We're hard-wired to look at faces. A newborn baby will be drawn to and examine a face soon after birth. That first face we see, the first face we examine in detail, is likely the face of our mother.
Each of the hundreds of drawings within the Reunion project is based on a single photograph of my mother. She died in 1991, more than ten years before this project began, so the drawings were a way to call forth memories of her and give her a presence in the here and now.
As I move through my own middle age, the same period of life I best remember my mother, I am increasingly aware of my own mortality, the limits of my life. As I grapple with aging I’m better able to understand the circumstances and struggles of her life.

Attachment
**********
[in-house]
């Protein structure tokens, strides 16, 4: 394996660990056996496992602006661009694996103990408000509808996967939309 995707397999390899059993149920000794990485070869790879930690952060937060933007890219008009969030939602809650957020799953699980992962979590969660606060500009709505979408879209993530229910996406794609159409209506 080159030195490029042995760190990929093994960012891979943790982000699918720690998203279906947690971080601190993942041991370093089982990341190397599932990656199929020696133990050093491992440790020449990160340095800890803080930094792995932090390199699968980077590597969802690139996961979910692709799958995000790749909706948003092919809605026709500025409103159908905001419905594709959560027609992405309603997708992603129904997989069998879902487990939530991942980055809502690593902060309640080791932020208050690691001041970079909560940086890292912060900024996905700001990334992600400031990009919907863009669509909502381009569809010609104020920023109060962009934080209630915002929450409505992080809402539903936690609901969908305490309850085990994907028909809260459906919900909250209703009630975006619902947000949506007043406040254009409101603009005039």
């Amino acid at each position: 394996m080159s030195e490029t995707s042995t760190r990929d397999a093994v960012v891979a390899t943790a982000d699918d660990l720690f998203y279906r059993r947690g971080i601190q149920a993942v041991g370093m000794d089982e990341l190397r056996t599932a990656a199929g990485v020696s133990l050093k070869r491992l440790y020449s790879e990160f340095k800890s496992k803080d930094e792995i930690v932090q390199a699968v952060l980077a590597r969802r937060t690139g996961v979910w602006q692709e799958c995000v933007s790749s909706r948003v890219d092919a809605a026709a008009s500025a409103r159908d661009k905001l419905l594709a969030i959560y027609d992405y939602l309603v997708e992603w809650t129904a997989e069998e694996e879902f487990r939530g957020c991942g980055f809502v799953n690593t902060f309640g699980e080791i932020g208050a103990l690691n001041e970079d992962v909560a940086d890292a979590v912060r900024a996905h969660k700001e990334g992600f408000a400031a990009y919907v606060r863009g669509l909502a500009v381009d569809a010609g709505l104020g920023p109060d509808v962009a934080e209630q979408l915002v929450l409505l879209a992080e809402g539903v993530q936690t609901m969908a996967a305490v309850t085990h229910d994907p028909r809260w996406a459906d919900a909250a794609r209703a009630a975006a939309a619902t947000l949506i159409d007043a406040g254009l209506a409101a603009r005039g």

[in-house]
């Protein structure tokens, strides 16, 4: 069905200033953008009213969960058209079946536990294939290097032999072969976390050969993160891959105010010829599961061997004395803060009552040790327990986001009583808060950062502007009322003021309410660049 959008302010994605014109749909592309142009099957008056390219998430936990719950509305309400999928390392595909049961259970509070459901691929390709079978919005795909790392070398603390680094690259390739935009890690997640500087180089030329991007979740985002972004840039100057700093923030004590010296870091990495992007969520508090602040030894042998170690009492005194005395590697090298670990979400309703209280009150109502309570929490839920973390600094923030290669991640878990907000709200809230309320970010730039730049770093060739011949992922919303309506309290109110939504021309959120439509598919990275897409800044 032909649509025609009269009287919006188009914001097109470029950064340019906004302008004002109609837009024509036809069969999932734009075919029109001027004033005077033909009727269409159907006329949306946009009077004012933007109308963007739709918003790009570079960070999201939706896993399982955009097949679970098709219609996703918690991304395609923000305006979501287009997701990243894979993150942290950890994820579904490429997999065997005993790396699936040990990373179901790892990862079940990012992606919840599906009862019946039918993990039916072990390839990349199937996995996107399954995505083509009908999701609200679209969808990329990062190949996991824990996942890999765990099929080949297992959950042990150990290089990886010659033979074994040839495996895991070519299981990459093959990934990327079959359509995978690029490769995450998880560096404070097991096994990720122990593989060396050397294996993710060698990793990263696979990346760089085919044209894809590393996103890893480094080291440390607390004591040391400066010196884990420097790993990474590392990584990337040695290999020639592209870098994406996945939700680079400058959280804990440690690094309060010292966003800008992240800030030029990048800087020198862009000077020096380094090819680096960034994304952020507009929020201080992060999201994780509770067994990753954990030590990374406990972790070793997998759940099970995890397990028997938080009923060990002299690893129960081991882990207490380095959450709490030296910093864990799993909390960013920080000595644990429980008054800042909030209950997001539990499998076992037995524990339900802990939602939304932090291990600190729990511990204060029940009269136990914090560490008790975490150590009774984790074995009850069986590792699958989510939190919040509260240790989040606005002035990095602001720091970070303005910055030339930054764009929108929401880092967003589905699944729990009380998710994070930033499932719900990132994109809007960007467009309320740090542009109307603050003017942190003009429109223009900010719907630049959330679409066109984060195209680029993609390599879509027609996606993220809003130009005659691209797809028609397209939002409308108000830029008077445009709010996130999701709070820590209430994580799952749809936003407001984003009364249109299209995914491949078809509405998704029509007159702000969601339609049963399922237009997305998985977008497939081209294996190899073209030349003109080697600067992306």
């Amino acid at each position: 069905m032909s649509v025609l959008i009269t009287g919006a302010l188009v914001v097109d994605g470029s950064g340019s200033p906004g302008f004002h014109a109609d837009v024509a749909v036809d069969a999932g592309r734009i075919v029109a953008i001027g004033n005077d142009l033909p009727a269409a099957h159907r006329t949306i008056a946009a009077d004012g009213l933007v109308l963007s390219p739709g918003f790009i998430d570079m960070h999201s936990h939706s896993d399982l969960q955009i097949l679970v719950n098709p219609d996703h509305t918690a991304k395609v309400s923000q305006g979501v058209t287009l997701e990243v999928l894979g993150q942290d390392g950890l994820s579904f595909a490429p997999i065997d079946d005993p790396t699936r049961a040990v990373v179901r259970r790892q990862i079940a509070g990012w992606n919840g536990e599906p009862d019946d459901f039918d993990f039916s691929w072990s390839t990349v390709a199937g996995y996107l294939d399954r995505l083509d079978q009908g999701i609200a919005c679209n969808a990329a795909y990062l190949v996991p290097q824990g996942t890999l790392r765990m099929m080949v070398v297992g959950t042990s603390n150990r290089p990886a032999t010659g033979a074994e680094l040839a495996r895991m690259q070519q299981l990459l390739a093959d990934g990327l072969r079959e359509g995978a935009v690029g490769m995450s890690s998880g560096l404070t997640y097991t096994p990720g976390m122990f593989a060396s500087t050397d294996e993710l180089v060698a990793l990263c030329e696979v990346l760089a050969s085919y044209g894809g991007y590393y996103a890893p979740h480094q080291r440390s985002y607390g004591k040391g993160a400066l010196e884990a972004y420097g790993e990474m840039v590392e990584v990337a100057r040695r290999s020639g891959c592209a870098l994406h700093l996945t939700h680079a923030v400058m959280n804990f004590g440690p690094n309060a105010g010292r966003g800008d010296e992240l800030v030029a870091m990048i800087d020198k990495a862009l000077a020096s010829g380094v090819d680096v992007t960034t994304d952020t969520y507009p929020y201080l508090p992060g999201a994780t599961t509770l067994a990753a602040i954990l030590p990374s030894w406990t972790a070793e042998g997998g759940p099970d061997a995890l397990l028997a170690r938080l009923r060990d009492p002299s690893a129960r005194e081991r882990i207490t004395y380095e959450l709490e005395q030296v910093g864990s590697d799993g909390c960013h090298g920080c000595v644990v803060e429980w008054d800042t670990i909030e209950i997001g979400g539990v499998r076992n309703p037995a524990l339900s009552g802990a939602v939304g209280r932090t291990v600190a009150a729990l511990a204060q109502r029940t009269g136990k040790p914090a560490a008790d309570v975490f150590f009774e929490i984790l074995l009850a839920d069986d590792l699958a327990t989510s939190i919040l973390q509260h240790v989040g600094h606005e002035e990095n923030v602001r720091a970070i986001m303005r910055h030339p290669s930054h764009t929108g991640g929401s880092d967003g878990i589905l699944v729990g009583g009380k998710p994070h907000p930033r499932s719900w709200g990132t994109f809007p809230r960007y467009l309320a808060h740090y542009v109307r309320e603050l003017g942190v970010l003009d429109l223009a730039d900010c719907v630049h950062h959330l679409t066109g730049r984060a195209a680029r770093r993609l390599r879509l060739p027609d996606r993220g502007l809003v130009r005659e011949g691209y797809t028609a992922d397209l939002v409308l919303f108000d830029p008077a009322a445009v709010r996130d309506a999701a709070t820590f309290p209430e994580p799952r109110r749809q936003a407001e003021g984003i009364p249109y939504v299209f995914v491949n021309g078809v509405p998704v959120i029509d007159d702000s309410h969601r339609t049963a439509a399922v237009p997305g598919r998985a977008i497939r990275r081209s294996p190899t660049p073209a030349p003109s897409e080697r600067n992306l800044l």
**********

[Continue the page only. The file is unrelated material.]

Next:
I’m also interested in the non-specific characteristics of this face. Individual drawings make it difficult to determine its age, gender, expressions, etc. While these images are produced with a minimal amount of information, the instantly recognizable features of the face persist and continue to engage our attention.
In addition to the drawings on paper, I've drawn this face numerous times directly on gallery walls, within a number of different iterations of this project.
Article by Robin Lawrence about the Reunion installation at the Richmond Art Gallery in the Georgia Straight (April 1, 2004).